Monday, April 10, 2017

Trying a new kind of sole on running sneakers

I just crossed another finish line and this time in a new pair of sneakers from a new brand, the Brooks Neuro.

These shows look unusual and even heavy, but the sole is actually made of propulsion pods, very lightweight and responsive.

But before we get into more, let's do an update.

Prior to trying out the Brooks Neuro, I was continuing to run in the Asics Fuzex and Fuzex Lyte.

The Asics Fuzex (top) and Fuzex Lyte (bottom)

The Fuzex proved to have the right support for running distance without weighing me down. I ran the United Airlines NYC Half in March and shaved 4 minutes off my PR!

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I also wear the Fuzex Lite for shorter training runs and other workouts, like Zumba, but I am finding they are only slightly lighter and less supportive.

Never being totally satisfied and feeling like my sneakers were beginning to get worn out, I decided to start looking into other sneakers. 

I tried the Runner's World Shoe Finder and the Brooks Neuro was one of the top matches, so I decided to try them.

They may look unusual, but I like the feel. They are lightweight, but very cushioned and fairly supportive. I feel like they make it easier to run faster and get a quick turnover between steps.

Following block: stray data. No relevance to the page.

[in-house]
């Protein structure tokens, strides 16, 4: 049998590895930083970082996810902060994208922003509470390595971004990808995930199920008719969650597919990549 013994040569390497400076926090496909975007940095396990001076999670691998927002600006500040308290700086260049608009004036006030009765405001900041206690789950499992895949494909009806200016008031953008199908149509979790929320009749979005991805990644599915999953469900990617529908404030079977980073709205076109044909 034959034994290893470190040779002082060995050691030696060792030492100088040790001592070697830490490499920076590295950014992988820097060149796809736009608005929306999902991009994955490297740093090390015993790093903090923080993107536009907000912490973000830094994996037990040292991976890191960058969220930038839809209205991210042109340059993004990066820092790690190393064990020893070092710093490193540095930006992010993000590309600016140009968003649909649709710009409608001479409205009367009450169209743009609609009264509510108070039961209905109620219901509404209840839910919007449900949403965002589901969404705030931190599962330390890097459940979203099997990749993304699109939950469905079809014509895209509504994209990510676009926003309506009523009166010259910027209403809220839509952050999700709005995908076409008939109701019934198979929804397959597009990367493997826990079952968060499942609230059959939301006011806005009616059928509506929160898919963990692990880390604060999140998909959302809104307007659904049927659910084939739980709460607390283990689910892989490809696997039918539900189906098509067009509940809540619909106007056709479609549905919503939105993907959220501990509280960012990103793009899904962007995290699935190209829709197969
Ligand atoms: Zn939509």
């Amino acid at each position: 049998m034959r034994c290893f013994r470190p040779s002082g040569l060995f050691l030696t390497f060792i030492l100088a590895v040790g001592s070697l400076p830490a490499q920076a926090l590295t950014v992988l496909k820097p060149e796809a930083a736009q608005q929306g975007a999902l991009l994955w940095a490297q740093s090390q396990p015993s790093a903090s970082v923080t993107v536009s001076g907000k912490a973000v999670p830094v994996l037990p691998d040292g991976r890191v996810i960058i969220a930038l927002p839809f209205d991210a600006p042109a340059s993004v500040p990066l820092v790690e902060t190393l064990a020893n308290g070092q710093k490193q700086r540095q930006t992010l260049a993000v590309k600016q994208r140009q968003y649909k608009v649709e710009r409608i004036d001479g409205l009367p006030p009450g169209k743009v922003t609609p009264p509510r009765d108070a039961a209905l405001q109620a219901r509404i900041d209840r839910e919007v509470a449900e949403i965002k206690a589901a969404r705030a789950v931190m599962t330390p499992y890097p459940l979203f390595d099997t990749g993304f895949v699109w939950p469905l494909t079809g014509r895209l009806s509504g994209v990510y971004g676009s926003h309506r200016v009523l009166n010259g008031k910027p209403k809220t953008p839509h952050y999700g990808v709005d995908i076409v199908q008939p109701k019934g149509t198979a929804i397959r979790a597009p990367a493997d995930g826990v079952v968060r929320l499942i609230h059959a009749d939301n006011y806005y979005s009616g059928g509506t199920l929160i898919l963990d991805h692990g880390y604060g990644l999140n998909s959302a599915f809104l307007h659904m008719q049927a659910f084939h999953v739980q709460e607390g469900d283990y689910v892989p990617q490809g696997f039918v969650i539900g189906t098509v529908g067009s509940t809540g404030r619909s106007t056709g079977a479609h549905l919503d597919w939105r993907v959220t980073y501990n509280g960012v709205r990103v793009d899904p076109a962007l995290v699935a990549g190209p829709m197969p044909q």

The sole of the Brooks Neuro

About that sole: as I mentioned earlier, it's made of propulsion pods, BioMoGo DNA foam in rubber casing. The ring is supposed to bounce energy back to the runner. The pod placement is also designed to add flexibility. 

The shoe is for neutral pronation and speed.

For me, there has been an adjustment period. After adding them into my training and liking that I felt faster, I decided to run a 10k in them. Two issues for caution: a lower heel drop and the tongue.

The heel to toe drop is lower than most shoes, just 6mm, 2 mm less than my Asics. This may seem minor, but I have experienced a bit of arch pain, which could be because of the difference in heel height, according to Runner's World.

And  unfortunately, during the race, the tongue rubbed against my shins leaving an irritation. The tongue is much thinner than a typical one and my skin is adjusting.

The rubbings from the tongue.

I have also experienced blisters under my big toe, a hot spot for me, but I usually only blister on longer runs.

I purchased the sneakers from Brook's website for $78, a drop from the list price of $130.

Right after I ordered, I found out the Brooks Neuro 2 is now available for $120. I am yet to try it out, however, from Running Shoe Guru's review, it seems to be look more like a commonly seen running sneaker. 

The propulsion pods are still there, just smaller. Some testers have said the sneakers help to lower inflammation and soreness post run, something I have noticed with the first edition. 

The upper is also supposed to trap less heat, an issue I haven't encountered yet.

The bad news about the update is they are heavier by .6 ounce, a noticeable difference.

Have you tried Brooks running sneakers? What do you think about the Neuro?

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Related Posts:
A new pair of running sneakers
Two more pairs of sneakers


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